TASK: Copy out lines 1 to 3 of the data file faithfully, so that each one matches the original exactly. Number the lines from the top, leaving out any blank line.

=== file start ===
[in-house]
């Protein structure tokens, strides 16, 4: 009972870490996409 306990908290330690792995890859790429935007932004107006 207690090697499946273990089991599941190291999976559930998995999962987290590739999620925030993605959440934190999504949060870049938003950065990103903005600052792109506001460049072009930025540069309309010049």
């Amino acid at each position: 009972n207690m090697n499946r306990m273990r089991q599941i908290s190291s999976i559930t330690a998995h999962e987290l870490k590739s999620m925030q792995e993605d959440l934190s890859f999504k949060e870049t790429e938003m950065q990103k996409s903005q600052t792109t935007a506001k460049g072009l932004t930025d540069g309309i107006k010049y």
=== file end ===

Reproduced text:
[in-house]
């Protein structure tokens, strides 16, 4: 009972870490996409 306990908290330690792995890859790429935007932004107006 207690090697499946273990089991599941190291999976559930998995999962987290590739999620925030993605959440934190999504949060870049938003950065990103903005600052792109506001460049072009930025540069309309010049």
């Amino acid at each position: 009972n207690m090697n499946r306990m273990r089991q599941i908290s190291s999976i559930t330690a998995h999962e987290l870490k590739s999620m925030q792995e993605d959440l934190s890859f999504k949060e870049t790429e938003m950065q990103k996409s903005q600052t792109t935007a506001k460049g072009l932004t930025d540069g309309i107006k010049y």